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Last updateTue, 18 Sep 2018 1pm

Since the release of the first Zombieland back in 2009, much has happened in entertainment regarding the land of the undead. A little show called The Walking Dead premiered a year later, and in 2017, the zombie maestro himself, George Romero, passed away.

Much has happened with the stars of Zombieland in the decade since, too. Emma Stone has an Oscar for La La Land; Woody Harrelson got his third nomination in that stretch; and Jesse Eisenberg was nominated for The Social Network. Abigail Breslin received an Oscar nom before the first film for Little Miss Sunshine. With all of this Oscar business, might this crew of performers opt for more snobby fare rather than blowing up ghoul skulls for laughs?

Nope. Director Ruben Fleischer returns with the whole crew shockingly intact for Zombieland: Double Tap, a film that does little to add to the genre, but still delivers plenty of laughs and zombie gore. It’s basically the same as the first movie, with a little less originality, but a few more laughs thanks to a new co-star.

The zombie killers have taken up residence in the White House, with Wichita (Stone) and Columbus (Eisenberg) in a relationship that requires them to cover the eyes on the Lincoln portrait when they bed down at night. Columbus has his sights set on marriage, while Wichita still has some commitment issues. Tallahassee (Harrelson) is still searching for Twinkies—with a new goal to visit Graceland while leaving shredded zombies in his wake. Little Rock (Breslin) wouldn’t mind having her first boyfriend, at the age of 22.

Situations arise where it all becomes a road trip again—one that eventually leads to Graceland (sort of) and a commune called Babylon that looks like one of the towers on the cover of Wilco’s classic album Yankee Hotel Foxtrot.

Columbus and Tallahassee ride Segways at a ravaged mall (an ode to Romero’s Dawn of the Dead) and run into Madison (Zoey Deutch), a Valley Girl who has survived all these years living inside a freezer at the food court’s frozen-yogurt shop. Deutch is a total crack-up, mining laughs in every scene she occupies. When the film threatens to get a bit stale, Madison swoops in, donning a pink leisure suit with fake fur (she’s also a vegan) and livening things up.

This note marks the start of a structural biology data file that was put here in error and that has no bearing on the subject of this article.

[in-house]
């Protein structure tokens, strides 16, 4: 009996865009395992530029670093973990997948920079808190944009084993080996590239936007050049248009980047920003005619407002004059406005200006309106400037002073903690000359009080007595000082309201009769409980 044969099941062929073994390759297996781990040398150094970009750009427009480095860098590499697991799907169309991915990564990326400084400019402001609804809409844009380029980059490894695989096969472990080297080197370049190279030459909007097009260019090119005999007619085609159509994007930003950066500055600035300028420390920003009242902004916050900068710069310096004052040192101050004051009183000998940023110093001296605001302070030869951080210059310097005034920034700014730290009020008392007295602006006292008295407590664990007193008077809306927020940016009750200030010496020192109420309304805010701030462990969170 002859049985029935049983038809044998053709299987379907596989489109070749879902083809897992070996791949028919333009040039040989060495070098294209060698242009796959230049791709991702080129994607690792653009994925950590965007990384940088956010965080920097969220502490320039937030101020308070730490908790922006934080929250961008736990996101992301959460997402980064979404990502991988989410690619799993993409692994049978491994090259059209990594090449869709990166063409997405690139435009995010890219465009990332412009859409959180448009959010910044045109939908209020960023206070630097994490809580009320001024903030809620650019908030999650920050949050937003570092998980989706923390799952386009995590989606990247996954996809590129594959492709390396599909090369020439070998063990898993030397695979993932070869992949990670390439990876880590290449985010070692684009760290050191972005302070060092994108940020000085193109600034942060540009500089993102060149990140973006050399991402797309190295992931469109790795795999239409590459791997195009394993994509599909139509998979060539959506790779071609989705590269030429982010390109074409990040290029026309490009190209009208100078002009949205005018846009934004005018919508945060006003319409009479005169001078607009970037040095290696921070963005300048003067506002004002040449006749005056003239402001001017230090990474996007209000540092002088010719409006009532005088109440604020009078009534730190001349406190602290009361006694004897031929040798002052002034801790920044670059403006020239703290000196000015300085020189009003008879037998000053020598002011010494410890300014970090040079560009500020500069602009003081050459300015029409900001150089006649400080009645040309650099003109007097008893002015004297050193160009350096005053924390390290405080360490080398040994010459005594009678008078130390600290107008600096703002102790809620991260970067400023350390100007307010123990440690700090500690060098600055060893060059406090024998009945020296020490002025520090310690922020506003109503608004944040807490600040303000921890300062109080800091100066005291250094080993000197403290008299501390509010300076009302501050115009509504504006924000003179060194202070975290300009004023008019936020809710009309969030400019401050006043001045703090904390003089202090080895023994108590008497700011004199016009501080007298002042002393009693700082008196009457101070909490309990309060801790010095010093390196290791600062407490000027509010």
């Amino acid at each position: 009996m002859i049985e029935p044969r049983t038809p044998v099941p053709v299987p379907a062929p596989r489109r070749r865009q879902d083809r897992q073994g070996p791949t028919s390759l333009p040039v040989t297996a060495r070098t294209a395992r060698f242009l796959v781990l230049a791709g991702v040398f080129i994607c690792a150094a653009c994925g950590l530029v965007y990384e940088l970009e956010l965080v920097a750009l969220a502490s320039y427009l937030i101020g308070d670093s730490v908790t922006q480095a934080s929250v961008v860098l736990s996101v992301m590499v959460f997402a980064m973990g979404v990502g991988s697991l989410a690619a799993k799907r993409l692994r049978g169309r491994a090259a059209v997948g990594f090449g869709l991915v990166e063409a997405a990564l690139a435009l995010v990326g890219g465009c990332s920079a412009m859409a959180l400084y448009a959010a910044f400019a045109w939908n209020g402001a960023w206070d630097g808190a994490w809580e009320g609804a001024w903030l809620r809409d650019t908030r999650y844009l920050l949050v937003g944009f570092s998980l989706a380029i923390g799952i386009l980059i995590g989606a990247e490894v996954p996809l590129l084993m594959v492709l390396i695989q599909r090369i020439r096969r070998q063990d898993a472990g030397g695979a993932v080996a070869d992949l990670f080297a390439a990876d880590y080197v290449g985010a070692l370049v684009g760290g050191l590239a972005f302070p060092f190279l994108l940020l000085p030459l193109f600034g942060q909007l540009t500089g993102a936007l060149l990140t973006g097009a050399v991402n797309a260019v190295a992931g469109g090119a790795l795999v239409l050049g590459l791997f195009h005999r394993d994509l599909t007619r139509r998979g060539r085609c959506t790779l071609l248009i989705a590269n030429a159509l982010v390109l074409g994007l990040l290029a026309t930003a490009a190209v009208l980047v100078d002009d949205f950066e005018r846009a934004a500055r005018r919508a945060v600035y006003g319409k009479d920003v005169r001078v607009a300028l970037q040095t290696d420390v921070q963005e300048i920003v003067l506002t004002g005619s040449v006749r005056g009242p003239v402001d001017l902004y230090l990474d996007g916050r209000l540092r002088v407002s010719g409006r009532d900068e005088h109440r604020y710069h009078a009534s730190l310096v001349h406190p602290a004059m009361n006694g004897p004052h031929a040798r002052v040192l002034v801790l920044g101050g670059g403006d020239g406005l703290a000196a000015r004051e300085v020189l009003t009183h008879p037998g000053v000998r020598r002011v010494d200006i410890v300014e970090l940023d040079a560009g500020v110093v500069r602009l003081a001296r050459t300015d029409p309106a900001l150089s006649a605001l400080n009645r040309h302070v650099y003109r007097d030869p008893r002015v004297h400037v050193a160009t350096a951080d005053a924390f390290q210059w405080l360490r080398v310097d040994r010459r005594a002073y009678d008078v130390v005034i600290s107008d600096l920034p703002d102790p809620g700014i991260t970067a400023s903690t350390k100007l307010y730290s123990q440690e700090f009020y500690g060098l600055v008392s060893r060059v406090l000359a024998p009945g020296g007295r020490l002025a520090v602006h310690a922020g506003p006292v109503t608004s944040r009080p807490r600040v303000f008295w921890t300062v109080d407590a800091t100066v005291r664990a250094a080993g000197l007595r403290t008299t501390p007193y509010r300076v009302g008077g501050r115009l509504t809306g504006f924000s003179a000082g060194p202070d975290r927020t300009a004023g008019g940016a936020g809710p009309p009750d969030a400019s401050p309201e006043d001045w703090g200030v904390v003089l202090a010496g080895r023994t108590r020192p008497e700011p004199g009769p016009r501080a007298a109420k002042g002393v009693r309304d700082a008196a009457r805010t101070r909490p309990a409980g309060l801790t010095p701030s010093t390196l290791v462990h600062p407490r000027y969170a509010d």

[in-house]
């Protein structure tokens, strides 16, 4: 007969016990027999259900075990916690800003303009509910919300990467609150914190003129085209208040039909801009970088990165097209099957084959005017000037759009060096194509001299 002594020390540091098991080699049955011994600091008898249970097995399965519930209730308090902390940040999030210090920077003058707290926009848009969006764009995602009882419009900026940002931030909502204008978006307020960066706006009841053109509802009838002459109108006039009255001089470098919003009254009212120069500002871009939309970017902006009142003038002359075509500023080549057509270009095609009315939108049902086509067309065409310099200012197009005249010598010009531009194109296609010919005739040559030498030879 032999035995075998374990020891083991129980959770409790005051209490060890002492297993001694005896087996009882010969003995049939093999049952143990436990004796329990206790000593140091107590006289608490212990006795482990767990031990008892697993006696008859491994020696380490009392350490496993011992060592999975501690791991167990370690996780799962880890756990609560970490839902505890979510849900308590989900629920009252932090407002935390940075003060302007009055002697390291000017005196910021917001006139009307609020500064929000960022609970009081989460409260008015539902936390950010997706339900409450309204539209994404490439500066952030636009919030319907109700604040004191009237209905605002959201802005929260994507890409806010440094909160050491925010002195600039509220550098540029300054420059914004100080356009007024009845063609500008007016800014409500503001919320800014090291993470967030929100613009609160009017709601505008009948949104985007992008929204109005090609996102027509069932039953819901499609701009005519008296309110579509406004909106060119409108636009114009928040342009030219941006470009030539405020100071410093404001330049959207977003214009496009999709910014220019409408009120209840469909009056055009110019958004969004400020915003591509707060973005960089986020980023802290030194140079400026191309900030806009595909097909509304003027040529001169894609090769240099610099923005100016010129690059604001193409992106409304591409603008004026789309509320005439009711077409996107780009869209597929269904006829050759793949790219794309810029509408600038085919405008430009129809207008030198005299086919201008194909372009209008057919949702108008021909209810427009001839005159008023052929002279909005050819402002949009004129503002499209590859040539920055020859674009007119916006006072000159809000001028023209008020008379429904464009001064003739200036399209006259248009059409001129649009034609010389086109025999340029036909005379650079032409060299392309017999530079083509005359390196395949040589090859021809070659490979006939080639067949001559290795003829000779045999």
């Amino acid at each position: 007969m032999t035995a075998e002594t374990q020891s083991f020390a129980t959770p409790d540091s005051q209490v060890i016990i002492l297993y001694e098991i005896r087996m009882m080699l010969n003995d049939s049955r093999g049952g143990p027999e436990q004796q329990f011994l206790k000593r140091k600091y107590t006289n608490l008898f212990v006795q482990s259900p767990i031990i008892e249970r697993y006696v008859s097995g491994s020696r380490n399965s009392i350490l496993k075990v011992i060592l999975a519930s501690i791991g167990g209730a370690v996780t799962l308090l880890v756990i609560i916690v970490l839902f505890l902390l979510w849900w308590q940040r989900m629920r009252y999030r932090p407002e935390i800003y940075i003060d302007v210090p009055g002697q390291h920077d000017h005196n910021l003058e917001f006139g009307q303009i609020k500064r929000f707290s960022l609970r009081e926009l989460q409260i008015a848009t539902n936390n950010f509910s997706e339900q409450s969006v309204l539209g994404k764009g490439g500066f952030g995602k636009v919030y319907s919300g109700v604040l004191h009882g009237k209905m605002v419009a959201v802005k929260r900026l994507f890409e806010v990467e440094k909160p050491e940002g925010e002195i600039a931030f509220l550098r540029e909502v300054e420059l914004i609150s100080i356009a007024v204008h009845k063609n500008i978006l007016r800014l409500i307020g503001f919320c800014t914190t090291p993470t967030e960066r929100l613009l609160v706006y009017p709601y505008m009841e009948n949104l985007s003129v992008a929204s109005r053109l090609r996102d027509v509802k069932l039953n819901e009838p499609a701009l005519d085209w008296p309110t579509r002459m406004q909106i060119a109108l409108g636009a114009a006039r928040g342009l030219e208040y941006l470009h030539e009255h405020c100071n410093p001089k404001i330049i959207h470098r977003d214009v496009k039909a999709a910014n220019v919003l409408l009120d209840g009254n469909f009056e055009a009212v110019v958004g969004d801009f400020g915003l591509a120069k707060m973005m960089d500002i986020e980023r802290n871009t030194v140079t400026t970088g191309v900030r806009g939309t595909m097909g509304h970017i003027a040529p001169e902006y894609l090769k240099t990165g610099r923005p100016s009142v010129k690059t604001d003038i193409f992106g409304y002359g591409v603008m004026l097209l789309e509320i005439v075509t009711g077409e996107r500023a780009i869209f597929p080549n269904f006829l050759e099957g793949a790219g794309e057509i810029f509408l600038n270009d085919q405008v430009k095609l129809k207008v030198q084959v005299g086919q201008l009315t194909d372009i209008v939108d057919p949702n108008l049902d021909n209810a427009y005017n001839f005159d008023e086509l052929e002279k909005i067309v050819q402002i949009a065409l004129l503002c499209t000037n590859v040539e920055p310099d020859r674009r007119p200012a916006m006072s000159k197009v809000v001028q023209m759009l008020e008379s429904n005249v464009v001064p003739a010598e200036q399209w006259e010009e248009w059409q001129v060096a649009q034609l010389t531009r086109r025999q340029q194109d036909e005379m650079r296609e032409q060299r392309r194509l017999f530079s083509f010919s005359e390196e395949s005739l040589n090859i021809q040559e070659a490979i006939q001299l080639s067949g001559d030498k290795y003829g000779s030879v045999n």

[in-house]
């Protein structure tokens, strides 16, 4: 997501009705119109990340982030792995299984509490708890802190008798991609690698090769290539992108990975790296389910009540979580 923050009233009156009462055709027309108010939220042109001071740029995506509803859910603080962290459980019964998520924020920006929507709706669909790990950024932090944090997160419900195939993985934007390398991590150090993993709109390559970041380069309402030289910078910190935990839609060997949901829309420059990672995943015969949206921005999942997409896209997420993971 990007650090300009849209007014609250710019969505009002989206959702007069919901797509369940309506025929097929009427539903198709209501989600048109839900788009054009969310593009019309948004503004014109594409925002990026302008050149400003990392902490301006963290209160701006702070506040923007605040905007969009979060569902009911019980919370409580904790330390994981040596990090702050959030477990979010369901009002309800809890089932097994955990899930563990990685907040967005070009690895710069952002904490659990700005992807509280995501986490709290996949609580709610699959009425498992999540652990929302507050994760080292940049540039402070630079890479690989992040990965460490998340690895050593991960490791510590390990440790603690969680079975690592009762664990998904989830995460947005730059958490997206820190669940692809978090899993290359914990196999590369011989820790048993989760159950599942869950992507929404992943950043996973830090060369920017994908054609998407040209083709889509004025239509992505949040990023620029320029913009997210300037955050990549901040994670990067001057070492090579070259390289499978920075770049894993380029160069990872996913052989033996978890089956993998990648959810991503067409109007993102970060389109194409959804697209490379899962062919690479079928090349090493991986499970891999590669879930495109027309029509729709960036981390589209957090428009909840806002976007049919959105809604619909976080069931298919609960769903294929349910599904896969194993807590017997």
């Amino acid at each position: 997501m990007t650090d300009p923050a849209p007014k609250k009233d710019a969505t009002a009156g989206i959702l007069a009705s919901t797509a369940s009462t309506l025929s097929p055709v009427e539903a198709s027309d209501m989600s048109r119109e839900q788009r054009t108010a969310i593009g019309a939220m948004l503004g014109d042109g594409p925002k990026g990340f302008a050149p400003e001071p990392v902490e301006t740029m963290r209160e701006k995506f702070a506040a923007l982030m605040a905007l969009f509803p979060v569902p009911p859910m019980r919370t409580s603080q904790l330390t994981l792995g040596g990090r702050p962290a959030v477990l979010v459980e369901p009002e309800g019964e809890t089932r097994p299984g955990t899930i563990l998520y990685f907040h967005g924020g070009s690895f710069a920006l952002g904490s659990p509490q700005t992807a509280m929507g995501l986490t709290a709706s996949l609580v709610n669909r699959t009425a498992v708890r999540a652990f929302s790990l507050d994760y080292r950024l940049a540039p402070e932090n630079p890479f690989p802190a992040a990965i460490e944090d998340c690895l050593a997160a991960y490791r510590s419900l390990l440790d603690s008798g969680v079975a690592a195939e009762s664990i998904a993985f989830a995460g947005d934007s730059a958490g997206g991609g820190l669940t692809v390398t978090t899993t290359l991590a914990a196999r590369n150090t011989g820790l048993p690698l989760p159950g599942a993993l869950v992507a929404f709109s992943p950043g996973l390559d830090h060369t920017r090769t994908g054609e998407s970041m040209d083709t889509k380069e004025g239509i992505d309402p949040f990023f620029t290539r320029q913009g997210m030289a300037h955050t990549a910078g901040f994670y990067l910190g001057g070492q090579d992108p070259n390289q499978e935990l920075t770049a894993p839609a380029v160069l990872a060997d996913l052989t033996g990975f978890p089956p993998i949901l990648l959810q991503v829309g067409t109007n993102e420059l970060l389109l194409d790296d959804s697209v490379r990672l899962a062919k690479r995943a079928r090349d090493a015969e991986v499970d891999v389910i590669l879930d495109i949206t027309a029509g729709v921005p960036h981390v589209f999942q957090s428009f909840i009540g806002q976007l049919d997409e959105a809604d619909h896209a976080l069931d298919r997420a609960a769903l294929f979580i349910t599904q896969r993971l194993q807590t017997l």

Another joke that works is the late-in-the-movie entrance of Albuquerque (Luke Wilson) and Flagstaff (Thomas Middleditch), two zombie hunters who look and sound an awful lot like Columbus and Tallahassee. While thinking about this movie, I realized that Albuquerque’s monster truck and the worn-down White House remind of Wilson’s turn in Idiocracy. Don’t you love how Idiocracy has become a classic after the studio dumped it because they thought it sucked?

Sorry … I’ve gone off track.

Of the returning big stars, Harrelson appears to be having the most fun, even going so far as to provide a decent cover of “Burning Love” over the closing credits. (Stay all the way through the credits, people.) Eisenberg is doing his usual shtick, but it’s a shtick that works, while Stone being here at all is shocking to me. I mean, she’s fine in it, but it’s weird that she returned for this, right? She was in The Favourite last year!

As far as bringing new ideas to the zombie genre, I do like how Columbus designates dumb zombies as “Homers” and smart ones as “Hawkings.” There are also the “T-800” zombies, who don’t go down after the double tap and keep on coming. Otherwise, the film is pretty standard issue when it comes to zombie carnage.